African airlines boom to last

African airlines boom to last

Two new expert reports see bright future for African aviation

SPECIAL REPORT | BIRD AGENCY | In a month of good news, two new expert reports are painting a bright present and future for African airlines.

The first, a report by the International Air Transport Association predicts that African airlines will post a collective profit for the second consecutive year in a striking turnaround for one of the sectors worst hit by COVID disruption. It says African airlines are expected to achieve a net post-tax profit of US$100 million, a significant improvement from the previous year.

The other, a study by European aircraft manufacturer Airbus highlights how Africa’s untapped aviation routes are capable of fueling major growth in both intercontinental and intra-continental flights. West African routes lead, with experts advocating for their exploration alongside visa-free travel to revolutionise air travel across the continent.

The Airbus study says West Africa holds the potential for an aviation revolution that leverages its booming population, diverse economies, and strategic geographical position to open up new routes.

Booming demand

The International Air Transport Association story meanwhile says African airlines have returned to profit on booming demand which will further shore up their earnings in 2024.

“The demand to travel is there,” said Kamil Alawadhi, IATA’s Regional Vice President for Africa and the Middle East.

Pent-up demand for travel is expected to fuel the full recovery of Africa’s aviation and tourism sectors with both inbound and outbound travel showing impressive performance, according to recent air travel research.

Tourists, long confined by the constraints of the pandemic and with vacation savings, will make up the bulk of visitors to the continent.

This surge in demand is expected to not only resuscitate the aviation sector but also propel the tourism industry to new heights. Egypt, Kenya and South Africa are expected to witness the biggest rebound.

International Air Transport Association (IATA) figures show that in 2023, the global international traffic including in Africa climbed 41.6% versus 2022 and reached 88.6% of 2019 levels.

“December 2023 international traffic climbed 24.2% over December 2022, reaching 94.7% of the level in December 2019,” it said on Friday (February 2), ” teeing up airlines for a return to normal growth patterns in 2024.”

“The restoration of connectivity is powering the global economy as people travel to do business, further their educations, take hard-earned vacations and much more,” it said.

Some 4.7 billion people are expected to travel in 2024, a historic high that exceeds the pre-pandemic level of 4.5 billion recorded in 2019, according to Iata.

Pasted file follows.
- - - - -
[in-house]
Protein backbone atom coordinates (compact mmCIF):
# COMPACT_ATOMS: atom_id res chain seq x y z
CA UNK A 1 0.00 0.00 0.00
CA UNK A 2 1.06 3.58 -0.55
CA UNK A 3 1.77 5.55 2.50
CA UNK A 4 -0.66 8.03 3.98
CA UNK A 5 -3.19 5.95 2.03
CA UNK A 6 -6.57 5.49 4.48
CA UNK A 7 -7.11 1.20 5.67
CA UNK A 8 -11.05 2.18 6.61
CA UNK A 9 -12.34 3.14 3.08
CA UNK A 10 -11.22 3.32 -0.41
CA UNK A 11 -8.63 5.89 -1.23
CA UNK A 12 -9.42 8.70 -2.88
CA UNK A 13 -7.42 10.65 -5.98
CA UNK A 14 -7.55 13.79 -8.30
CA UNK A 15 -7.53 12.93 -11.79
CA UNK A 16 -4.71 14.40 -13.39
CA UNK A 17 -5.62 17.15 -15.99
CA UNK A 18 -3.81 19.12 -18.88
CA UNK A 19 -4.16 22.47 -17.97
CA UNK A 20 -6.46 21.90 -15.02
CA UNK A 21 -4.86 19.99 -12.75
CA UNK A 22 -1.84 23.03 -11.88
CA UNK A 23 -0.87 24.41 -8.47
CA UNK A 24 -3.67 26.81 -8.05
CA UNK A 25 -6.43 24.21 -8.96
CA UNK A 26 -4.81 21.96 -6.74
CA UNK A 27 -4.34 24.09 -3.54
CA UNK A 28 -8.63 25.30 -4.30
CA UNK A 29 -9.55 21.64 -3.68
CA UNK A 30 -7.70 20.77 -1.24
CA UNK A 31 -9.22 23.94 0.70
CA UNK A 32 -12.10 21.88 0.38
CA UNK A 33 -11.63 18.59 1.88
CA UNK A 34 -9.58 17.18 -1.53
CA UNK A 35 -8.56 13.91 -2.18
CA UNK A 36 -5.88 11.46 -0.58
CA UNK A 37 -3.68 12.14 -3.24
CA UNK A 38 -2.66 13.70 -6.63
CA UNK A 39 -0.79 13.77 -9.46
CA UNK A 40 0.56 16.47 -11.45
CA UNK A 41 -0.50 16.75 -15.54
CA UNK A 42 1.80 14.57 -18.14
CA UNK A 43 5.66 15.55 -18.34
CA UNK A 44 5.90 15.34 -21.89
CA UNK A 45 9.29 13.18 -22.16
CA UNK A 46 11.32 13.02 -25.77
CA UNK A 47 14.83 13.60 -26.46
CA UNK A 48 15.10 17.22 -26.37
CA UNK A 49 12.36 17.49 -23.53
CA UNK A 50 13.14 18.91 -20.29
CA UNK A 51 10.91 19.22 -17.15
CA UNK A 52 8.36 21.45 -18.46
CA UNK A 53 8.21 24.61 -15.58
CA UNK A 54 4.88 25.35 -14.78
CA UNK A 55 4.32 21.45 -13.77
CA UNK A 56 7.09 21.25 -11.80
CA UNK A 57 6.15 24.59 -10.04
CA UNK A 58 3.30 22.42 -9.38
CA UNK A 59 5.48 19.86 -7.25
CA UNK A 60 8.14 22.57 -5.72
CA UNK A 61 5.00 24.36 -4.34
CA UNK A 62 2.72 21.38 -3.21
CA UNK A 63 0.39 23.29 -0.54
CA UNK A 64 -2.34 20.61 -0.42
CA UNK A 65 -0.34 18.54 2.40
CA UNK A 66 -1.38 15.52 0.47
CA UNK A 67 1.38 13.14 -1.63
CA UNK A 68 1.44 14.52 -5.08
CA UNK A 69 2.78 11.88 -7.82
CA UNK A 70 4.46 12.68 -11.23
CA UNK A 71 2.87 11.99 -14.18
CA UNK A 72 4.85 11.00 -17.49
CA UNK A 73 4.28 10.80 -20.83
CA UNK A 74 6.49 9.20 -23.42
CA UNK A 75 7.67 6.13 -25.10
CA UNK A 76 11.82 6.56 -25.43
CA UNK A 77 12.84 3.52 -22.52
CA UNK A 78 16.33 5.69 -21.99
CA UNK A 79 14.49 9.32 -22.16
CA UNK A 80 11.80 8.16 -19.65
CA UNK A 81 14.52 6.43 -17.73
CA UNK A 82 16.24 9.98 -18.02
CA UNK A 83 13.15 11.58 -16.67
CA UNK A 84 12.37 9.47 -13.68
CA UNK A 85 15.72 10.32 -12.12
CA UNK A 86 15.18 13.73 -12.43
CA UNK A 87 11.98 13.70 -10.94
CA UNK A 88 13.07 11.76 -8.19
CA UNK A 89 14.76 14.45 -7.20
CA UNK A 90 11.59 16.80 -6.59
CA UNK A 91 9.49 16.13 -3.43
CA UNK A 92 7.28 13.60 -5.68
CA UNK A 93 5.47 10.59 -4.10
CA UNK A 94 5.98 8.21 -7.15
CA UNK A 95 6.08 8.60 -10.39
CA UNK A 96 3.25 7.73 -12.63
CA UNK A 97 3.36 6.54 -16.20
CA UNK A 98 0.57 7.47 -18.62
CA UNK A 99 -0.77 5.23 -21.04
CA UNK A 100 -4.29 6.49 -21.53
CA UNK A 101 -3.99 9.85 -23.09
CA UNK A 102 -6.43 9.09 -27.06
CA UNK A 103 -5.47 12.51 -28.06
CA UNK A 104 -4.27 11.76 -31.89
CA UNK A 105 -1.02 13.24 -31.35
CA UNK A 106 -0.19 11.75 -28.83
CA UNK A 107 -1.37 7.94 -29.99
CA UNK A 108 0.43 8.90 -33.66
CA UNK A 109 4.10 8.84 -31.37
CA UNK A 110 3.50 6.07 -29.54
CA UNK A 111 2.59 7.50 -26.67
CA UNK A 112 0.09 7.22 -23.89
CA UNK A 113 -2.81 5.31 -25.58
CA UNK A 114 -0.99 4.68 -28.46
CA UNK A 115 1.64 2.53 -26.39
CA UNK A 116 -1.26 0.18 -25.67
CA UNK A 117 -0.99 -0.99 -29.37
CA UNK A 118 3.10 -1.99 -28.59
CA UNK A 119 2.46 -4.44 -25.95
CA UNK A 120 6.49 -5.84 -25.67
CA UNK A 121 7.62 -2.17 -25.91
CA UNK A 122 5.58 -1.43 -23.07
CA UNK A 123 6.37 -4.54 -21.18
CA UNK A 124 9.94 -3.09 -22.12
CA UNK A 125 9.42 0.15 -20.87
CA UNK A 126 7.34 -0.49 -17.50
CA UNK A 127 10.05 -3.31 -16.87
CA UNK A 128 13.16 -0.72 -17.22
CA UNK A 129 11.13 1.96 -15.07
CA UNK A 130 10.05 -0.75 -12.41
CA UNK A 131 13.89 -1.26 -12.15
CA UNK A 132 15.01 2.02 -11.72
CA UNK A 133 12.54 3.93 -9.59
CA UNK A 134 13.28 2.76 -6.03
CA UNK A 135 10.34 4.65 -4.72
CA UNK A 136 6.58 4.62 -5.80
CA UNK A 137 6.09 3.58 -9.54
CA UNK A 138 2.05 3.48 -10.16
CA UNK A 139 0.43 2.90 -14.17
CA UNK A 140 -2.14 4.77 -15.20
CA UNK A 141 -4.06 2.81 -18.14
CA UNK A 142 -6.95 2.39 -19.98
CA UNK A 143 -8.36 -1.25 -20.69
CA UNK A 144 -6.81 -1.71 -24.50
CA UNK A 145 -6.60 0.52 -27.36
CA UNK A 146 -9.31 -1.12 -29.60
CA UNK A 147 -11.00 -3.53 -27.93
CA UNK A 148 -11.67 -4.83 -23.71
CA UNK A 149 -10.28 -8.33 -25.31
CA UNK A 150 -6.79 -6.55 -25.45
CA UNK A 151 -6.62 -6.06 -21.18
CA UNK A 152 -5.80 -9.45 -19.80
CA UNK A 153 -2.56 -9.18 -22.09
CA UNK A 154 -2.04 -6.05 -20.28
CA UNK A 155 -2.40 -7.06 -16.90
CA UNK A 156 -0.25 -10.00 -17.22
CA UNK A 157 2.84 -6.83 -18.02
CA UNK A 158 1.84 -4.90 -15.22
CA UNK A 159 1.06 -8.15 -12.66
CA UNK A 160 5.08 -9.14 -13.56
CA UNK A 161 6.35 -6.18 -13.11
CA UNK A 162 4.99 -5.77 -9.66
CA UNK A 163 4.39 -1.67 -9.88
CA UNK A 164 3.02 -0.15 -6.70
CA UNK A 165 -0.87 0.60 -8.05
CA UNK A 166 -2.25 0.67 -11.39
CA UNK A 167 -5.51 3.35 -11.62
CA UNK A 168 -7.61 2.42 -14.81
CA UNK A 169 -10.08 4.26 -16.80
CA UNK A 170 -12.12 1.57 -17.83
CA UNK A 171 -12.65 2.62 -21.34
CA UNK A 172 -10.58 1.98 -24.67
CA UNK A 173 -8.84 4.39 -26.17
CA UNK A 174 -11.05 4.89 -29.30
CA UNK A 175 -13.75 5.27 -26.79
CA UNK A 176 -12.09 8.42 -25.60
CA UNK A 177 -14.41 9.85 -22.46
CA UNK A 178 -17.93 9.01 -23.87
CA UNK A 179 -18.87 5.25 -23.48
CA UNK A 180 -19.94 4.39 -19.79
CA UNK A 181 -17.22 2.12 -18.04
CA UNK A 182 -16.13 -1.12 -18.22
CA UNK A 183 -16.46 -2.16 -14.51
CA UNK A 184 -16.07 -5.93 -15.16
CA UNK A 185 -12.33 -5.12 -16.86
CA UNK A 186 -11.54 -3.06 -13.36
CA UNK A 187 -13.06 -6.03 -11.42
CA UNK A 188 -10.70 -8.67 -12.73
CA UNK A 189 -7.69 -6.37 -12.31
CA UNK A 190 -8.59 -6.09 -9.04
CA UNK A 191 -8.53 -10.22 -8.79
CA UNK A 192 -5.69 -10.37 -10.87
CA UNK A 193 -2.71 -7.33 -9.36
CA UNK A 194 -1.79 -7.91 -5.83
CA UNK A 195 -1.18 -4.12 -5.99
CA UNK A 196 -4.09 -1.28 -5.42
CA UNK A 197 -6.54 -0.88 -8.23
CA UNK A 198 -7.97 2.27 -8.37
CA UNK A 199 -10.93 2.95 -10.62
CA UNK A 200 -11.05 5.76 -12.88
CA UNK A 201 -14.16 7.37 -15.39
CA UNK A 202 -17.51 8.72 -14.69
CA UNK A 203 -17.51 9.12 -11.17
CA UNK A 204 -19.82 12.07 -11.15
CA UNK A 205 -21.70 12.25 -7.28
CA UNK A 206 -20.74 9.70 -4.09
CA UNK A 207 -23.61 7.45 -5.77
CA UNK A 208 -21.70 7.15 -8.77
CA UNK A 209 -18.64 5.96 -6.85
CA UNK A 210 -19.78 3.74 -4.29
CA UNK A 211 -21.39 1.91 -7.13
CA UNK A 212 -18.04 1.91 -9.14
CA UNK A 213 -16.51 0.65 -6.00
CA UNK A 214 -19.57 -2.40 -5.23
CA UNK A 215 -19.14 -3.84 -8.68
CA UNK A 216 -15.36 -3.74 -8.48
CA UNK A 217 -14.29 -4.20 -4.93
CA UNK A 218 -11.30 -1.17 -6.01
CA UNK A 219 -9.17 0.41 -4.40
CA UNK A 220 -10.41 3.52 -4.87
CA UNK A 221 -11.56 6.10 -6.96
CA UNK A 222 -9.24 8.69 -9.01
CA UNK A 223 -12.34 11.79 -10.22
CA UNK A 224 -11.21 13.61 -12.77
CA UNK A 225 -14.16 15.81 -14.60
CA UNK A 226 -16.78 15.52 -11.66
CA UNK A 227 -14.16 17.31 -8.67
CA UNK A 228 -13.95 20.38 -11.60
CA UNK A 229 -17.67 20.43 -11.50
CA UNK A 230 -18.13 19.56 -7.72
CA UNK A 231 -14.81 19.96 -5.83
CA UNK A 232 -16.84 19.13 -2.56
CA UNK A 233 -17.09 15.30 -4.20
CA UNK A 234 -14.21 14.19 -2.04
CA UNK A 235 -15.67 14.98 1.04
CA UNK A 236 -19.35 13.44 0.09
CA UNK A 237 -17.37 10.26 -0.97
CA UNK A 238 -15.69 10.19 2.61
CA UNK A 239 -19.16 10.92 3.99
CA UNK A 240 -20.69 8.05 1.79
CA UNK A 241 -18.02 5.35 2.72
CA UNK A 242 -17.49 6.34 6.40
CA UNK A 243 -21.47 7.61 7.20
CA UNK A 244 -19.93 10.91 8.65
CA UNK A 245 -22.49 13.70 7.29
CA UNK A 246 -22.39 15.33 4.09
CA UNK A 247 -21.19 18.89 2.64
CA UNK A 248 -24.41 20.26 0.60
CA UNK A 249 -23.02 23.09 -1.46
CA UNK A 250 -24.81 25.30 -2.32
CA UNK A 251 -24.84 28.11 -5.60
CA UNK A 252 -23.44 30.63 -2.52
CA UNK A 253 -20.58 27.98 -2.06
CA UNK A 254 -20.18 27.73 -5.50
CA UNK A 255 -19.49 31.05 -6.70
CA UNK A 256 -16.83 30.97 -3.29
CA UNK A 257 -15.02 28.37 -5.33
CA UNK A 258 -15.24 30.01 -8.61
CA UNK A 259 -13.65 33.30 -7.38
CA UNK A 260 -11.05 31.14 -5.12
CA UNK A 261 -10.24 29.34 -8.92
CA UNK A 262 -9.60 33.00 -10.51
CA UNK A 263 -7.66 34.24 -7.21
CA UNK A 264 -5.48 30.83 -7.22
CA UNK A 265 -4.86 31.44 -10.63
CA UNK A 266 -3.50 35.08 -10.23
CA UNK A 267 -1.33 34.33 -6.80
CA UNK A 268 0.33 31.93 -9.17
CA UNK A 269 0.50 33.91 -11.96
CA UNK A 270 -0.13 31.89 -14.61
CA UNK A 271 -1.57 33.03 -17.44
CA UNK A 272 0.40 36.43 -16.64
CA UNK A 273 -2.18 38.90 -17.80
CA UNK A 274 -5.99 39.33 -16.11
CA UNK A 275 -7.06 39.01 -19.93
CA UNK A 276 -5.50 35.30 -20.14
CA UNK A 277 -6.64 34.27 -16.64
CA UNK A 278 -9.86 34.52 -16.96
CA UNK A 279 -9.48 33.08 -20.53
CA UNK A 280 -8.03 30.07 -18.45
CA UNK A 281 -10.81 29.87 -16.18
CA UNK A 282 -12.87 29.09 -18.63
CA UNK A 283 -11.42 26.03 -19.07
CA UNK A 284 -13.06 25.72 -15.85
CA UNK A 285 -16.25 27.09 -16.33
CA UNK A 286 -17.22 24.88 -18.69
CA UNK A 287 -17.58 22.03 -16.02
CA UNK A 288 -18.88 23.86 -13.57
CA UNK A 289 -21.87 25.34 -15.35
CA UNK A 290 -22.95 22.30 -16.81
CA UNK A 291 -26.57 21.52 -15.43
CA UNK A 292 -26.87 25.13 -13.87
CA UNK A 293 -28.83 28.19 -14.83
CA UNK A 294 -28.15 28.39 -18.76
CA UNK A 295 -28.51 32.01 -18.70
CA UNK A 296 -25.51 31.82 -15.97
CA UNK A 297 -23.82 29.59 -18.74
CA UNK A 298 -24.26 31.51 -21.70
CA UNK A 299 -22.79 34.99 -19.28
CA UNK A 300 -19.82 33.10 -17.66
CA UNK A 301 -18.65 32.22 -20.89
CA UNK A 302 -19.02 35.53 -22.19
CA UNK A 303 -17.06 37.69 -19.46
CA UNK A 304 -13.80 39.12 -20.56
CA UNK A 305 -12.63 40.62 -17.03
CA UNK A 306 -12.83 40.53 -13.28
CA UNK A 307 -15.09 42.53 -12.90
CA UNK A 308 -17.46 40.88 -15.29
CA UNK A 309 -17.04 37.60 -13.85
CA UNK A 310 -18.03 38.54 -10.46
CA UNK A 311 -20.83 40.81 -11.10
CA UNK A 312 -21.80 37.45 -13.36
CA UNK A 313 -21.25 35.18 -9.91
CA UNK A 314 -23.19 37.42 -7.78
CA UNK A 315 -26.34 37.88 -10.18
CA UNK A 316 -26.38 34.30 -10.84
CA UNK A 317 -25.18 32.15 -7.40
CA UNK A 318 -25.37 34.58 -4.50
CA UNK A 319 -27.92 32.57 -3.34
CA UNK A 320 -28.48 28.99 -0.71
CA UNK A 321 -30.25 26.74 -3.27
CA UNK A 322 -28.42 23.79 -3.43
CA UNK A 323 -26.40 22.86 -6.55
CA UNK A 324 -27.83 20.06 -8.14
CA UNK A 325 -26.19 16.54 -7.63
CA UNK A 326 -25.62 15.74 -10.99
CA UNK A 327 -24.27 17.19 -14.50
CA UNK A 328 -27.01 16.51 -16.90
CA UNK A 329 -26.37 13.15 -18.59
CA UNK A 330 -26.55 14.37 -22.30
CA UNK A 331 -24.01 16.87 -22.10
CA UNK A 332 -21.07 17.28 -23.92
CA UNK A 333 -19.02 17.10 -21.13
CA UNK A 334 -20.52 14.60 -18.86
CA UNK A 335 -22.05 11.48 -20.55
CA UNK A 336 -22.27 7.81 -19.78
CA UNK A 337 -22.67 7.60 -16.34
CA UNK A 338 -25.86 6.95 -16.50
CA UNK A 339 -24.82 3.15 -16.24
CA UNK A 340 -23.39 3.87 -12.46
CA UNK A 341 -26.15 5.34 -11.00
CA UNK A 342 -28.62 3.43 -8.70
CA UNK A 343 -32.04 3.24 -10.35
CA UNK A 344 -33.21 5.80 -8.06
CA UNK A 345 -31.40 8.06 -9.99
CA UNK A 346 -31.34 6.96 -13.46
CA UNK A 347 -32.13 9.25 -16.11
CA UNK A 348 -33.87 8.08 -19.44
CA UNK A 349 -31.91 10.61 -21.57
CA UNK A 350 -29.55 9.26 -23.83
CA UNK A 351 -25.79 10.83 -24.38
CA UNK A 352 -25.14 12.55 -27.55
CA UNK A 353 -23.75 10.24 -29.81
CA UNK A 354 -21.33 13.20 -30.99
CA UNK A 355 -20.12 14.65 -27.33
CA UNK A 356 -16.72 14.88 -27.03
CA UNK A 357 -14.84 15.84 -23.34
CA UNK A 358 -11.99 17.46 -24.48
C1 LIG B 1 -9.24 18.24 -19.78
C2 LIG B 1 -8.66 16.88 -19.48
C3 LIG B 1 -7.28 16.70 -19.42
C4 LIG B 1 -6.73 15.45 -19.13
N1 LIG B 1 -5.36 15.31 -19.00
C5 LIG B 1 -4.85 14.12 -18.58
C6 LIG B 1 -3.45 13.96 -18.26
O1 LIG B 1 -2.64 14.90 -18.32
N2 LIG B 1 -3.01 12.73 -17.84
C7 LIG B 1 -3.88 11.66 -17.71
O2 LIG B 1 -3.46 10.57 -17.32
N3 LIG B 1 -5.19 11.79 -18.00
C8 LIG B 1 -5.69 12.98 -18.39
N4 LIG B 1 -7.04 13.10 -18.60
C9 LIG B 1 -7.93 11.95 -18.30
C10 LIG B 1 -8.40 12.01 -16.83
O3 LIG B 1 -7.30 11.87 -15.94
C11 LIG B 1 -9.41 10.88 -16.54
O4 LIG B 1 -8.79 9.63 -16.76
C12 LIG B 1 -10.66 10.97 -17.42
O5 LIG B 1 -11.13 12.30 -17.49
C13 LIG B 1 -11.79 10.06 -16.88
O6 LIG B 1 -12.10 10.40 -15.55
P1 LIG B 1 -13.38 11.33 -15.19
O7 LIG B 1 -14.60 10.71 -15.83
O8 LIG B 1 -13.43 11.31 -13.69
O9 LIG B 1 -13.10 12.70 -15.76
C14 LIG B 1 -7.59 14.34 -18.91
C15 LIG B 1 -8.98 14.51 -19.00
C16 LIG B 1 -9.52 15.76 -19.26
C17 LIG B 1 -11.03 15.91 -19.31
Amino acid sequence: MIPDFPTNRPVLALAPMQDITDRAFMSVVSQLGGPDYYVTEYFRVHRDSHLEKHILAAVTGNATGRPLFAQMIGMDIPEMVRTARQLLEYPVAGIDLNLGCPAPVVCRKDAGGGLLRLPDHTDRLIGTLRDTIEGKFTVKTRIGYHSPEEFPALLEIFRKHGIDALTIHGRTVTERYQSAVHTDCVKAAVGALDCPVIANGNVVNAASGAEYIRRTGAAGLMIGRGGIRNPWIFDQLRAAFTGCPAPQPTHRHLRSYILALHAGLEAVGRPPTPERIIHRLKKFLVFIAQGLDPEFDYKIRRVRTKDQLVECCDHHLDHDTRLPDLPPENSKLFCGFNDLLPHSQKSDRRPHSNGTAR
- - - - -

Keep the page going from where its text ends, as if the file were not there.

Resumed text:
German research platform Statista estimates show that revenue in the Travel and Tourism market in Africa will reach US$24.42 billion this year.

Challenges remain

But IATA’s Kamil Alawadhi emphasised the dual nature of this positive financial outlook.

“Africa’s airlines are making a collective profit. That is good news,” he said, noting however that this profit margin is “razor-thin and well below the global benchmark,” with many airlines across Africa continuing to struggle with significant losses. Key issues such as high operational costs and heavy taxation have posed significant obstacles.

Profit per passenger is expected to be nearly double the 2023 figure. However, the projected US$100 million profit, equating to 90 cents per passenger, is in stark contrast to the global average of US$6.14, underscoring the tenuous nature of this rebound, according to the trade association of the world’s airlines.

Additionally, the lack of a continent-wide multilateral traffic rights regime has limited the sector’s ability to fully capitalise on the rising travel demand.

“The demand to travel is there. To meet it, the African airline sector needs to overcome many challenges,” Alawadhi said.

Profit margins are anticipated to be 0.6% of revenue, up from 0.4% in 2023, yet still considerably lower than the global net profit margin of 3.1%.

Revenue passenger kilometres (RPK) growth is expected to be 8.5%, indicating robust passenger demand, although slightly trailing the projected capacity growth of 9.1%.

The load factor is projected to reach 61.9%, slightly above the 59.8% break-even load factor for African airlines.

These figures reflect a sector regaining its footing, albeit slowly and unevenly across the continent.

To address these challenges, IATA’s Focus Africa initiative offers a strategic framework designed to strengthen the aviation sector.

The initiative outlines steps to create a more resilient and efficient industry, which can drive economic growth and social development.

“The prize for working together across the continent for safe, efficient, and sustainable air connectivity is well worth focused policy efforts,” Alawadhi stresses.

New routes needed

The Airbus study entitled ‘Exploring the horizons: A study of unserved air routes to, from and within Africa’ says experts are advocating exploration of new routes alongside visa-free travel to revolutionise air travel across the continent.